If you have been following my posts, you may have seen a few now that allude to the housing crisis which is affecting Hong Kong right now. People in Hong Kong are currently living in incredibly cramped quarters. In fact, they are so tightly packed that domestic violence rates have gone up precipitously. Many more residents are homeless.
So naturally a lot of architects are focused on solving the problem—and that means turning to tiny living solutions. One particularly innovative and unusual solution is to construct micro homes out of bamboo inside old unused factories, warehouses, and other spaces which are presently going to waste.
This cool idea comes from the Hong Kong architectural firm Affect-T. Each of the bamboo homes would measure around 3 x 2.5 x 3.7 meters.
This prototype would be just the right size for a single occupant or a couple, and each would include the space and amenities needed for basic daily tasks including eating, sleeping, working and relaxing.
The bamboo micro homes are intended for temporary occupancy. The waiting list for Hong Kong public housing presently ranges anywhere from 6 months to 7 years. That is how long occupants could expect to live in the bamboo dwellings.
Bamboo is used as the building material because it is affordable and sustainable.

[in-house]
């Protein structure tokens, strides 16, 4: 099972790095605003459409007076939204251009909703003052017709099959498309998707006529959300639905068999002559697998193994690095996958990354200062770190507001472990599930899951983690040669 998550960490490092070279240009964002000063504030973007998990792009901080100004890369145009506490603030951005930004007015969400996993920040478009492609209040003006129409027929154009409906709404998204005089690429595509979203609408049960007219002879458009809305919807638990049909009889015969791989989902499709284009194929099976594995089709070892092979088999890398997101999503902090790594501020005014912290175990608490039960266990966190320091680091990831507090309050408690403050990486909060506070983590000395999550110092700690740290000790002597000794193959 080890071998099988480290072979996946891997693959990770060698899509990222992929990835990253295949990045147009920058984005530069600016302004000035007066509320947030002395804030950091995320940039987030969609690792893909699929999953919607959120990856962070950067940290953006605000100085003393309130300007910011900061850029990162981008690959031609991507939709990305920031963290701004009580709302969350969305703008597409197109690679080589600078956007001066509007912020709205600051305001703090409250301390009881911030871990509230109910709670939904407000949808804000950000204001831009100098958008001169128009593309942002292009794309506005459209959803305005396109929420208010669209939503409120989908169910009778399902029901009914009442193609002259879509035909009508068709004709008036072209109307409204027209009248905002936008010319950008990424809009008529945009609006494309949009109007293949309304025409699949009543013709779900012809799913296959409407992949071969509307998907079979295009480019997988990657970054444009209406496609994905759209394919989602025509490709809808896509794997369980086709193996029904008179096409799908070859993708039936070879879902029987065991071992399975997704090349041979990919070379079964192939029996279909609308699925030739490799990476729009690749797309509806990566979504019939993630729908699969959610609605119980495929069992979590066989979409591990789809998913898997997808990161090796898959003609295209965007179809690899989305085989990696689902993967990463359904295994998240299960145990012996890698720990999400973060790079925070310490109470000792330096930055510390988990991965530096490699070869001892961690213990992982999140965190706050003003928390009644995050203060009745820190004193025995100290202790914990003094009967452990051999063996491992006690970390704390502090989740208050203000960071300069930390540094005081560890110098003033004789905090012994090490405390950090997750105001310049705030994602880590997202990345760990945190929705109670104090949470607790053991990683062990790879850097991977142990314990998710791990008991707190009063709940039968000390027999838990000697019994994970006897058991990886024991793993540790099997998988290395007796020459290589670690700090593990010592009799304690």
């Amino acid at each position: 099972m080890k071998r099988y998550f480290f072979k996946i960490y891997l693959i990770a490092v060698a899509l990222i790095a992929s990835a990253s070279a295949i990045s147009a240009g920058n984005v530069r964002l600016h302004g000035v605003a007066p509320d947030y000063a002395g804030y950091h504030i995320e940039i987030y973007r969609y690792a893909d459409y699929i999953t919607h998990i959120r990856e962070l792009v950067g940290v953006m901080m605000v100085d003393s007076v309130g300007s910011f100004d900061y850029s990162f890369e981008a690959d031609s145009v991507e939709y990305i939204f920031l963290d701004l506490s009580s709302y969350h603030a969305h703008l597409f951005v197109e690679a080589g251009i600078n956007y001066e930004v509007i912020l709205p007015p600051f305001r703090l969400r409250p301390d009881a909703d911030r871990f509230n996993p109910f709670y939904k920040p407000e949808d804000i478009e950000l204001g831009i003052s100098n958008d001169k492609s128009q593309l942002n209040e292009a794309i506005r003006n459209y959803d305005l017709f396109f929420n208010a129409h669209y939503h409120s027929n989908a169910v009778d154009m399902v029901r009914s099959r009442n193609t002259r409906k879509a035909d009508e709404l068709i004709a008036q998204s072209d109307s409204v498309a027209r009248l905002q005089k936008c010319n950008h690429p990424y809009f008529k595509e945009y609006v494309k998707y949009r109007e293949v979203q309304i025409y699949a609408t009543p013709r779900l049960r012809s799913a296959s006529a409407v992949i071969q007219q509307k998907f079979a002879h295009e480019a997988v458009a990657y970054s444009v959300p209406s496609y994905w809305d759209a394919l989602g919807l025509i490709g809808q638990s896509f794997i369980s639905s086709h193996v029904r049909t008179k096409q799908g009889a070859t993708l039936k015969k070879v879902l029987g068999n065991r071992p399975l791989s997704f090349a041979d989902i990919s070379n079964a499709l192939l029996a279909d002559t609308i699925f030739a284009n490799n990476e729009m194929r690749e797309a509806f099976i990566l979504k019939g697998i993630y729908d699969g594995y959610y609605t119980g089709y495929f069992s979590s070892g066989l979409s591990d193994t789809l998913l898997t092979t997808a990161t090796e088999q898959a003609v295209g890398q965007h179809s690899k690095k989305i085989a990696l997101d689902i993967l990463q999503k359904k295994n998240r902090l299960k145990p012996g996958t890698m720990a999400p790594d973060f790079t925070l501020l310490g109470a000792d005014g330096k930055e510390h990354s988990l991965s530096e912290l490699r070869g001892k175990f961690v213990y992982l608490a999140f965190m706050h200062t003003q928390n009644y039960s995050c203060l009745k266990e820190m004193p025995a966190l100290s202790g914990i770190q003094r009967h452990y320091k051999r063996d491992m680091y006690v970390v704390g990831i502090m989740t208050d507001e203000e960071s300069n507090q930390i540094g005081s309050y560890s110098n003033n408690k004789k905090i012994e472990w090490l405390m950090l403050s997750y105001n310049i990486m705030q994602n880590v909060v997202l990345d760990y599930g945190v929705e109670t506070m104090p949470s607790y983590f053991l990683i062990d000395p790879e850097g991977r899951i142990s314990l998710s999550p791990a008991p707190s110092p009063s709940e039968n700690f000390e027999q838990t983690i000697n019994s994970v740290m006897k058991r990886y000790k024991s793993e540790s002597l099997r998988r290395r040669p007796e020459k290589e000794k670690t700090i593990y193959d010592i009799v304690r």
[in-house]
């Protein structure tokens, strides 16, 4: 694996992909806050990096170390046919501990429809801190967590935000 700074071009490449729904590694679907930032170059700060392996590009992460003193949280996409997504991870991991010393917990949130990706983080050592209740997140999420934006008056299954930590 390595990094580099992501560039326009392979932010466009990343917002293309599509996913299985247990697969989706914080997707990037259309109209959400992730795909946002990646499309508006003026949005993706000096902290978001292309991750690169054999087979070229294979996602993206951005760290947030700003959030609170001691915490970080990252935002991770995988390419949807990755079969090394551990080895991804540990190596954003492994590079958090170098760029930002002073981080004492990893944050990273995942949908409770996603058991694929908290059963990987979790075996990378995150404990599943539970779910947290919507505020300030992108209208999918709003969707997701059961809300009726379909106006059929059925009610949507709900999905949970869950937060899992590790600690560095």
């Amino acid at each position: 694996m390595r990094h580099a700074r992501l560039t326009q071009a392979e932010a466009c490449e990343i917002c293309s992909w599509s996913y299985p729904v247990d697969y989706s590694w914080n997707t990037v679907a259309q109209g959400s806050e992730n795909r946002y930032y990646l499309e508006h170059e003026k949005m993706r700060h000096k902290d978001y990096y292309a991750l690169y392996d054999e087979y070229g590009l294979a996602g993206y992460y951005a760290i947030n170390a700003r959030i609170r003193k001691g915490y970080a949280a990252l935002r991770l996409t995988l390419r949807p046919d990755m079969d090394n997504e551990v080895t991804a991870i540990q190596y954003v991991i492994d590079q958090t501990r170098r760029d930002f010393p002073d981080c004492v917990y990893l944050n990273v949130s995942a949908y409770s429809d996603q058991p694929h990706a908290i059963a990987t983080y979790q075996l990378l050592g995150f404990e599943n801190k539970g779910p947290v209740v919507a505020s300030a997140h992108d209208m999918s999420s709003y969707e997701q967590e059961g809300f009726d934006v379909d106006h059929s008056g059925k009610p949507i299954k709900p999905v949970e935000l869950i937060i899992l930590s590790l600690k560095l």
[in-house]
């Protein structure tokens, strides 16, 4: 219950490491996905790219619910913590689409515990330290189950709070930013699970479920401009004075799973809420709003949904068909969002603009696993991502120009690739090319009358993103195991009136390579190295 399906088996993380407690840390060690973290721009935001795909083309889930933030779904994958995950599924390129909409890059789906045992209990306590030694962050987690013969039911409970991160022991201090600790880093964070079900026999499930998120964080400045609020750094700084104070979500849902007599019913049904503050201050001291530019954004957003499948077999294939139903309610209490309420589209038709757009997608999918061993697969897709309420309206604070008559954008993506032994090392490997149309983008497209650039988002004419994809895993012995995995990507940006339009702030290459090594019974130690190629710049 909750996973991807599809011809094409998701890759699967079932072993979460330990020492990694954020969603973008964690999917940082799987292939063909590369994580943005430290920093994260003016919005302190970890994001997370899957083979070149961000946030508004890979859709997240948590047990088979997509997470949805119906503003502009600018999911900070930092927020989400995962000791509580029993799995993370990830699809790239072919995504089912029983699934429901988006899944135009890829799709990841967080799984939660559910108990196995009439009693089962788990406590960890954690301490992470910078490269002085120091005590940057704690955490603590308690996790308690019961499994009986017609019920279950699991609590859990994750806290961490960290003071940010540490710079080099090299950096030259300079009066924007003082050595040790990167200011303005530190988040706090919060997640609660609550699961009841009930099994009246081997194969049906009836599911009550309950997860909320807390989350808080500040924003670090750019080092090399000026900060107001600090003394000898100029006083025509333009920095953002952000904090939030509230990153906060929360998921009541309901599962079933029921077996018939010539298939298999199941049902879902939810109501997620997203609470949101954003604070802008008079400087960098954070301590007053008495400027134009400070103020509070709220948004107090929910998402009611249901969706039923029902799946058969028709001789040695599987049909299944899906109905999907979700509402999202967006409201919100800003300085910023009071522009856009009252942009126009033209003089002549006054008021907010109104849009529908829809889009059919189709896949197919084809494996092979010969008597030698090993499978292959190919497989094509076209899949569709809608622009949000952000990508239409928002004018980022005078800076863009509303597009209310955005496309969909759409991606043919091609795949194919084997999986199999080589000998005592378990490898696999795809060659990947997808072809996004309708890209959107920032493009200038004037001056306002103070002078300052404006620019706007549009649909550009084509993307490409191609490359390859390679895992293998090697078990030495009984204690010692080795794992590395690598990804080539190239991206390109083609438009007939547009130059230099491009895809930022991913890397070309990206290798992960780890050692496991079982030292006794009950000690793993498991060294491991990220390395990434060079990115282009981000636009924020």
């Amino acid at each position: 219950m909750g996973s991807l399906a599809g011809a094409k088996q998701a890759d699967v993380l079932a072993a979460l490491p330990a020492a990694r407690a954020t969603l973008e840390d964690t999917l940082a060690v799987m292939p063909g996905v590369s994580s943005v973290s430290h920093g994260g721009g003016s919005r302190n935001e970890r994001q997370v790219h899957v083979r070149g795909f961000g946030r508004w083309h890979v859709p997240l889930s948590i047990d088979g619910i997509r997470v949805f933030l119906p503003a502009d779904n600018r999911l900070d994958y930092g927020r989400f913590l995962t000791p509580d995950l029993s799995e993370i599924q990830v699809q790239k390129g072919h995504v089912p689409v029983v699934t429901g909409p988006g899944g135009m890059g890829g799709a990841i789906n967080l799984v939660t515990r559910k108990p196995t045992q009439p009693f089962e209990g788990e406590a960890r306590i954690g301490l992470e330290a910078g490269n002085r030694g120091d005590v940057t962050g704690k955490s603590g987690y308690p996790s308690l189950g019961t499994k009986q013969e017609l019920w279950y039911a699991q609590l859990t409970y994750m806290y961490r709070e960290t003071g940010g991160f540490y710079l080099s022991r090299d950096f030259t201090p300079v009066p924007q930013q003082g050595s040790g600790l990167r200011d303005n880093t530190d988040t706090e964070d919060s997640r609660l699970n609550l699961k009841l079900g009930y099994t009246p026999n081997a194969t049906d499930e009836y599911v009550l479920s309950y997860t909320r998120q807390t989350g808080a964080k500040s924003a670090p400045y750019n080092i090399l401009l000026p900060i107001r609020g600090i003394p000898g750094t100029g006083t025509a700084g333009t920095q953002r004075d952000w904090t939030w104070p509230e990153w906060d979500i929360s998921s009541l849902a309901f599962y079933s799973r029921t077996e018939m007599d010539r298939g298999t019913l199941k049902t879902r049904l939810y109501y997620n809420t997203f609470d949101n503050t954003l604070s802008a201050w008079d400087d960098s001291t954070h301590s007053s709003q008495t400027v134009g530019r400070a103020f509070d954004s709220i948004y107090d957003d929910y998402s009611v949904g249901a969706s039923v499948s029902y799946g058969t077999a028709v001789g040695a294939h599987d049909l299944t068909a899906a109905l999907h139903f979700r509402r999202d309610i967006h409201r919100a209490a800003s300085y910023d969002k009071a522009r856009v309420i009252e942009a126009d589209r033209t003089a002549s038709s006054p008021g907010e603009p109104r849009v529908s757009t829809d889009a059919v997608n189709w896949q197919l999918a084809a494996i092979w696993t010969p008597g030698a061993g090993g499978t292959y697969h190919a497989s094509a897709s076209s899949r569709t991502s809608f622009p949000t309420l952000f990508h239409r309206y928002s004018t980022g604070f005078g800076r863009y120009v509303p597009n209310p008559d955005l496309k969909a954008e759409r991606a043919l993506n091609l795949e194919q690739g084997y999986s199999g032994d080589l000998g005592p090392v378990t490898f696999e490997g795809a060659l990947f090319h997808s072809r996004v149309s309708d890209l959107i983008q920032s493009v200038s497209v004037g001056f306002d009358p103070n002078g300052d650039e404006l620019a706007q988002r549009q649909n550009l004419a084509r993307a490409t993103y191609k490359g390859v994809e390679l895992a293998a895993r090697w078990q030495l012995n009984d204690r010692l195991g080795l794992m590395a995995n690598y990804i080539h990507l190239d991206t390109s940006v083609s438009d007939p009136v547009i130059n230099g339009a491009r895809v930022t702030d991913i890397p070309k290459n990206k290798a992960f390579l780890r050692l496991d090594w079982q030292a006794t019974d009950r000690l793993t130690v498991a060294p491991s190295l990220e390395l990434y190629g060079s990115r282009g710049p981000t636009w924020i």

A series of fasteners and bolts holds each of the micro houses together.
While the existing prototype is a tiny house fit for one or two residents, the architects intend to build larger modular houses as well. That way families will also be able to live comfortably in the temporary housing.
Within a single large abandoned industrial structure, it should be possible for the firm to construct as many as 50 of these bamboo units. While most of the units would be residential, some could also fill communal purposes. Utilities costs would be shared to the greatest degree possible.
If the proposal is accepted by the government, the firm could begin construction on the micro houses in earnest.
These micro houses restore privacy and dignity to the lives of Hong Kong’s most vulnerable residents. They also have the additional advantage of being aesthetically pleasing to look at.
The simple elegance of their design is exactly what makes them so appealing.
It would be possible to configure the homes in numerous different ways.
These drawings give you an idea for the different space layouts which are possible with the micro units.
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If the Hong Kong government gives Affect-T the go-ahead on this project, it is conceivable that it will not only help the city, but also pave the way for similar projects in other overcrowded cities around the globe.
Let’s hope that Affect-T does get a chance to turn this idea into a reality that could help thousands of people. If you want to learn more, visit Arch Daily.